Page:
Trinidad: Rise in cellphone use in prison linked to hits on state witnesses

Trinidad: Rise in cellphone use in prison linked to hits on state witnesses
March 17 2014. FILE: A crime scene investigator takes a photograph for Forensic analysis at a murder scene in Santa Cruz.

(TRINIDAD GUARDIAN) — More than one-third of pris­on­ers in­car­cer­at­ed in the eight pris­ons in this coun­try have ac­cess to a cell­phone “so it is hard­ly sur­pris­ing that crim­i­nals are mak­ing hits from jail.” That is ac­cord­ing to the head of Crim­i­nol­o­gy at the Uni­ver­si­ty of the West In­dies Dr Randy Seep­er­sad.

In an ex­clu­sive in­ter­view with Guardian Me­dia, Seep­er­sad said a study spon­sored by the In­er-Amer­i­can De­vel­op­ment Bank showed 33.6 per cent of pris­on­ers has ac­cess to a cell­phone.

De­scrib­ing the hits on State wit­ness­es as trou­bling, Seep­er­sad said there must be mon­i­tor­ing of all calls that come out of prison and this meant a to­tal crack­down of cell­phones.

“I have been in the prison con­duct­ing re­search and I can tell you the phones do not work when you’re in there. The jam­mers are very ef­fec­tive and the phones will not func­tion. If pris­on­ers have cell­phones and some­thing is not done to get rid of cell phones then you find that pris­on­ers will be able to call hits in prison, “ Seep­er­sad said.

Seep­er­sad ob­ser­va­tion comes fol­low­ing sev­er­al in­stances where state wit­ness­es in crim­i­nal mat­ters were gunned down.

On­ly on Wednes­day night 32-year-old Sarah Veerasam­my, a vic­tim of a gang-rape, was shot dead along with her 62-year-old fa­ther. Be­fore that, at least 3 oth­er state-wit­ness­es were si­lenced, in­clud­ing Can­dy Ann Mcin­tyre who was killed right af­ter at­tend­ing her son’s grad­u­a­tion.

For­mer head of the Na­tion­al Op­er­a­tions Cen­tre (NOC) and se­nior re­search lec­tur­er with An­glia Ruskin Uni­ver­si­ty, Garvin Heera said be­cause of the spike in the num­ber of “hits” there may be a need to do an in­ter­nal eval­u­a­tion of the Wit­ness Pro­tec­tion Pro­gramme.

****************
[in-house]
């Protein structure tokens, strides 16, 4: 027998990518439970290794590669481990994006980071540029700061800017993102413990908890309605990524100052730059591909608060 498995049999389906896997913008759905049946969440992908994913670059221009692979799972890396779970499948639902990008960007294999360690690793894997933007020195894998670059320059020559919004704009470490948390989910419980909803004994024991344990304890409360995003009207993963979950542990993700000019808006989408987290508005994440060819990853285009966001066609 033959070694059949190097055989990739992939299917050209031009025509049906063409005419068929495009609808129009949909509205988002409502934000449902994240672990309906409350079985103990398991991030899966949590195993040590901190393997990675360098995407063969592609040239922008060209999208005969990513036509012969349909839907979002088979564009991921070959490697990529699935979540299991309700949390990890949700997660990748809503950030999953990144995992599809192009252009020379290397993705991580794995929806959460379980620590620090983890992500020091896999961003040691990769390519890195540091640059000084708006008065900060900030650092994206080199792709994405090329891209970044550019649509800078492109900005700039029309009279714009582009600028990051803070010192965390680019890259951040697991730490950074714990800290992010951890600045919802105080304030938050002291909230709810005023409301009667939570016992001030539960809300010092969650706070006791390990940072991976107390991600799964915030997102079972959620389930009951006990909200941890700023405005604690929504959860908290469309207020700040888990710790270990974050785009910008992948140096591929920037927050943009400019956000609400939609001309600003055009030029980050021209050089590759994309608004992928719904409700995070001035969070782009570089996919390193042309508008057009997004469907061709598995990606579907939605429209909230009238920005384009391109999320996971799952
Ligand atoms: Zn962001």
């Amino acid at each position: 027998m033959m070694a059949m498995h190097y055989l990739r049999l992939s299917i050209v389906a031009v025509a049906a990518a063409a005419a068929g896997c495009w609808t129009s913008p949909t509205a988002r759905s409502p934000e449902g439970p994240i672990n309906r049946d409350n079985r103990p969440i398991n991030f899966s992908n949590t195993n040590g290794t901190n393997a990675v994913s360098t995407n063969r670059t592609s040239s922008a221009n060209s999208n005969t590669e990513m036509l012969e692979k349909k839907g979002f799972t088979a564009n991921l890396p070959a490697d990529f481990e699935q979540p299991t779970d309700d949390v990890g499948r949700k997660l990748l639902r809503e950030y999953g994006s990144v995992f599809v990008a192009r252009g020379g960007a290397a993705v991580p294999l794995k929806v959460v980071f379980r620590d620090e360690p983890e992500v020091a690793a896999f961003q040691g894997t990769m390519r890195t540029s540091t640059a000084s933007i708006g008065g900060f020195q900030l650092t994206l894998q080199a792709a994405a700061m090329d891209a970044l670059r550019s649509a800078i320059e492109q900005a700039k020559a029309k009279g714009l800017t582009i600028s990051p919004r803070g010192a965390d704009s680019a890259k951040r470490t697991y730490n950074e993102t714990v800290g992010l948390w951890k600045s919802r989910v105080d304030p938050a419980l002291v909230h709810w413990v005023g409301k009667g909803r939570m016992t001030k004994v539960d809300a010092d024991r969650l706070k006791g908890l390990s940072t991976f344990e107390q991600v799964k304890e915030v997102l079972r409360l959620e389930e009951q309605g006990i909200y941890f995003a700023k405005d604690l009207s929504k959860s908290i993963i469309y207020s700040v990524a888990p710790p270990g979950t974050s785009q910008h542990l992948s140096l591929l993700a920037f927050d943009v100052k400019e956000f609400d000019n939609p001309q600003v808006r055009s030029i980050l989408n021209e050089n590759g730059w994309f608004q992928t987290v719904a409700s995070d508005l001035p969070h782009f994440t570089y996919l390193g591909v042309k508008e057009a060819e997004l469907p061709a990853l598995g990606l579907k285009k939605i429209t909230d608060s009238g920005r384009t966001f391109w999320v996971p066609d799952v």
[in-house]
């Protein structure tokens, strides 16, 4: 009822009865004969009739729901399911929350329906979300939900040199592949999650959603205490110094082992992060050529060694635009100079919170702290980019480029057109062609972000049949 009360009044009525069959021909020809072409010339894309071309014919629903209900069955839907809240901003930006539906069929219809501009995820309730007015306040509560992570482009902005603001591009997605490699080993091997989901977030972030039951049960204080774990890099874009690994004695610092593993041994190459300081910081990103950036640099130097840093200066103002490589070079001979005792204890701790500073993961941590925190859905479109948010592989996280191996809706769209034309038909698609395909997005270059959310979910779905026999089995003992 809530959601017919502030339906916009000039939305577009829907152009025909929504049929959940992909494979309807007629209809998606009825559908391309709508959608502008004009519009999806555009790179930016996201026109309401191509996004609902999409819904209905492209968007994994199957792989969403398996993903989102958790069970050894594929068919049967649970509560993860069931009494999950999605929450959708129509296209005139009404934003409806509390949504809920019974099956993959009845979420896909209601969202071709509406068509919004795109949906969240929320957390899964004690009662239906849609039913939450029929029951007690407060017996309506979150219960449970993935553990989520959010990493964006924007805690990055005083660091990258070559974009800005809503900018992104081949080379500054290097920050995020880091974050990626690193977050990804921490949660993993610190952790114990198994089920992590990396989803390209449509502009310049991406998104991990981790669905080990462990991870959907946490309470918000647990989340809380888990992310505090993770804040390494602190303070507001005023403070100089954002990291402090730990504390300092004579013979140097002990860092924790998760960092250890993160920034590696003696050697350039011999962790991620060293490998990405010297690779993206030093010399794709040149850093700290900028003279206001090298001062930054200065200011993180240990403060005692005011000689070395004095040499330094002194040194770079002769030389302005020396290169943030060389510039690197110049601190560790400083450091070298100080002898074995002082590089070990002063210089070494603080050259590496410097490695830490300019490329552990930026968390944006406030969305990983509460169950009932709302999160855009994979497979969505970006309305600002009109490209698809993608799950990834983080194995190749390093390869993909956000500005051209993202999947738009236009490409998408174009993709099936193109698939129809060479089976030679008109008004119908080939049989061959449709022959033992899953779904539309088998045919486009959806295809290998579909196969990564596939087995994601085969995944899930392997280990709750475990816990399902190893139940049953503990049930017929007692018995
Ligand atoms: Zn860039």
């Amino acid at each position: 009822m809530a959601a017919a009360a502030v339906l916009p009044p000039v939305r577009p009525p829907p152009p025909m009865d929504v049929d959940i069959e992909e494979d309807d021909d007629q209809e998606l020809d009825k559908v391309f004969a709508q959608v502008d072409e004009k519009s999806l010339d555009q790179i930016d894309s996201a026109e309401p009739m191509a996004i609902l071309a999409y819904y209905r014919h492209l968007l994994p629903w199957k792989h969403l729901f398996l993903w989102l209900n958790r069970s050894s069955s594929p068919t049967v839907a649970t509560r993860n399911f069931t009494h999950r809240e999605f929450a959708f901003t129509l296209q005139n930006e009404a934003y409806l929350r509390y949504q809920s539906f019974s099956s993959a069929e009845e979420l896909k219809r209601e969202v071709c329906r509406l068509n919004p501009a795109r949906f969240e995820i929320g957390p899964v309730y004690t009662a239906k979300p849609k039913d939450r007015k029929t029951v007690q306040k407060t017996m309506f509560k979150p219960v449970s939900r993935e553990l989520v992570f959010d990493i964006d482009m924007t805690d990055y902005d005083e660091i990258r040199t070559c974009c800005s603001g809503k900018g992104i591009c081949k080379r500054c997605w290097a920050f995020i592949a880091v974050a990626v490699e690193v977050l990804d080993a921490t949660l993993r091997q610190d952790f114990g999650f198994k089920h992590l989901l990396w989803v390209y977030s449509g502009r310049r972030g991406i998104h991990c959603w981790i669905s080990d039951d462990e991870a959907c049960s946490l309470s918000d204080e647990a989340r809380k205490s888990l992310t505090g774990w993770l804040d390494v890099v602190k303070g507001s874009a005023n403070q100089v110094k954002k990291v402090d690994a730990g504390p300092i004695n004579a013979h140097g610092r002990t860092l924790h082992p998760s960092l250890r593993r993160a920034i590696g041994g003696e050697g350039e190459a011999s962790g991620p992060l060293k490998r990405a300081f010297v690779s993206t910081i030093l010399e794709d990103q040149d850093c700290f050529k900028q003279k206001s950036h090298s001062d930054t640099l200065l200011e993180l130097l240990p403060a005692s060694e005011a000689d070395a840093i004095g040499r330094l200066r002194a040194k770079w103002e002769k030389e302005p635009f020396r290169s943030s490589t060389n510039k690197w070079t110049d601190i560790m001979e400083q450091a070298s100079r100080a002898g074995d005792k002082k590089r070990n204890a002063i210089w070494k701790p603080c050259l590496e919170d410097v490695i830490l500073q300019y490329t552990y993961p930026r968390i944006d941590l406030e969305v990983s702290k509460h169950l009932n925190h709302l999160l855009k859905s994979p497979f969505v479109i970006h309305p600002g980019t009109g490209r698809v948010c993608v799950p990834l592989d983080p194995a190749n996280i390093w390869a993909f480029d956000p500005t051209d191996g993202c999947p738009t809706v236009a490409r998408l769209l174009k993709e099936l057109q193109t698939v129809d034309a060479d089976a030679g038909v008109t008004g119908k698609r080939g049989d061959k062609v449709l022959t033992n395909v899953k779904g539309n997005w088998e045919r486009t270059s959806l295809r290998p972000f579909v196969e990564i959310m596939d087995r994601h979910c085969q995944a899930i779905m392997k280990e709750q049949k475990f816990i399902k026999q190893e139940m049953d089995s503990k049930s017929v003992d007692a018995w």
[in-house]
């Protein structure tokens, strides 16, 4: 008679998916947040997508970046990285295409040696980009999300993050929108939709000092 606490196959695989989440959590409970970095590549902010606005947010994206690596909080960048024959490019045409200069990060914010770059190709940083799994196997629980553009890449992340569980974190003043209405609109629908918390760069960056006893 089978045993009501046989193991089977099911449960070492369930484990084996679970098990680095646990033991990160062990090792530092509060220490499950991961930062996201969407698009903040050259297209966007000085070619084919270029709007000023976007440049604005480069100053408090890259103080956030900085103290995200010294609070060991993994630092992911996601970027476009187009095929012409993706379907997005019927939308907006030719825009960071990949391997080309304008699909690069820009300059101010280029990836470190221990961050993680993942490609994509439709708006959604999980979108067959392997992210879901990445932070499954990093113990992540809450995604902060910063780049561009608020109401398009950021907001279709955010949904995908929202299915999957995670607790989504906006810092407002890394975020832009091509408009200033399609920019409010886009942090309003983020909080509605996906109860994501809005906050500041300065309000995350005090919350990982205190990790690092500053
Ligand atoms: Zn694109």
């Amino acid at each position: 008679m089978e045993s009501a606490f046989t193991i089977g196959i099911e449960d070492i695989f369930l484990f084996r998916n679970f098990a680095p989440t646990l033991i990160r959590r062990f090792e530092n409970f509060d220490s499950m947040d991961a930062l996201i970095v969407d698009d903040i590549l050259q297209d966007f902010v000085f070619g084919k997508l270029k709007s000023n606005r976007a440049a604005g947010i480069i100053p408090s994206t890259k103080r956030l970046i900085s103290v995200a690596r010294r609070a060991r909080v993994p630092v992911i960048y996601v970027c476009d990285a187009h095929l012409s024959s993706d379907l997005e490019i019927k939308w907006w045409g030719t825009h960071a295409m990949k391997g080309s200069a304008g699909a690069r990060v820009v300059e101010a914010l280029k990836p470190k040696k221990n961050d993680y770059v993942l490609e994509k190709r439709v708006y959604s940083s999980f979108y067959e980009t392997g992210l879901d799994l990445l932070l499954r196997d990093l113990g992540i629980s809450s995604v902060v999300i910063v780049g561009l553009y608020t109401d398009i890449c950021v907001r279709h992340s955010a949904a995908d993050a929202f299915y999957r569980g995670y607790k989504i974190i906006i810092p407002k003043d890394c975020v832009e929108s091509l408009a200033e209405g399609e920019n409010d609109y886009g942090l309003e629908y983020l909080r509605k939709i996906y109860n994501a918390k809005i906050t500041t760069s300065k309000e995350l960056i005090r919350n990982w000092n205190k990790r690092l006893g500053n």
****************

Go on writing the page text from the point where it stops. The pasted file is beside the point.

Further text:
“What is nec­es­sary at this time is some sort of re­view or au­dit from the top to the bot­tom of the en­tire process so we can do a risk, threat and vul­ner­a­bil­i­ty as­sess­ment to de­ter­mine where are the breach­es are so we can per­fect the sys­tem.”

He said Such a re­view will al­so as­sist in en­cour­ag­ing oth­er State wit­ness­es to come for­ward.

“If at present we are hav­ing this type of neg­a­tiv­i­ty be­ing por­trayed about the en­tire pro­gramme then I will strong­ly rec­om­mend a re­view of the present op­er­a­tional­i­ties that are tak­ing place. Let us look at the func­tion­al­i­ties of this sys­tem with re­gard to man­pow­er, hu­man re­sources, fi­nan­cial re­sources and man­age­ment of the pro­gramme as a whole…. so we can de­ter­mine where we are,” he added.

But Seep­er­sad al­so called for the au­thor­i­ties to crack down on the use of cell­phones in prison

He said, “There are two sources, friends and rel­a­tives or staff.” Not­ing there were many up­stand­ing prison of­fi­cers in the na­tion’s pris­ons, Seep­er­sad said there were al­so of­fi­cers who cor­rupt­ly use prison to make ex­tra mon­ey.

“They sell phones, drugs and even weapons. There are crim­i­nals who could call hits. If all calls are mon­i­tored, the au­thor­i­ties can in­ter­vene and this will re­duce the like­li­hood of peo­ple call­ing shots on oth­ers, he said.

Seep­er­sad said se­nior prison of­fi­cers were aware of the prob­lems and want­ed to im­prove things.

“The best rec­om­men­da­tions I can make is for the au­thor­i­ties to utilise lie de­tec­tors, do covert checks in prison and when you find trans­gres­sions deal with it se­vere­ly,” Seep­er­sad added.

On Mon­day, Po­lice Com­mis­sion­er called on the pub­lic to as­sist the po­lice in solv­ing crime by com­ing for­ward as wit­ness­es.

Con­tact­ed yes­ter­day he said there was no need to re­vamp the pro­gramme, adding that the cost and num­ber of wit­ness­es en­rolled were con­fi­den­tial and could not be di­vulged. He said no­body ac­tive­ly en­rolled in the pro­gramme had died.

Min­is­ter of Na­tion­al Se­cu­ri­ty Stu­art Young al­so echoed sim­i­lar sen­ti­ments say­ing, “No, there is no need to re-eval­u­ate the wit­ness pro­tec­tion pro­gramme at this time. No one who is en­rolled in the Wit­ness Pro­tec­tion Pro­gramme has lost his or her life.”


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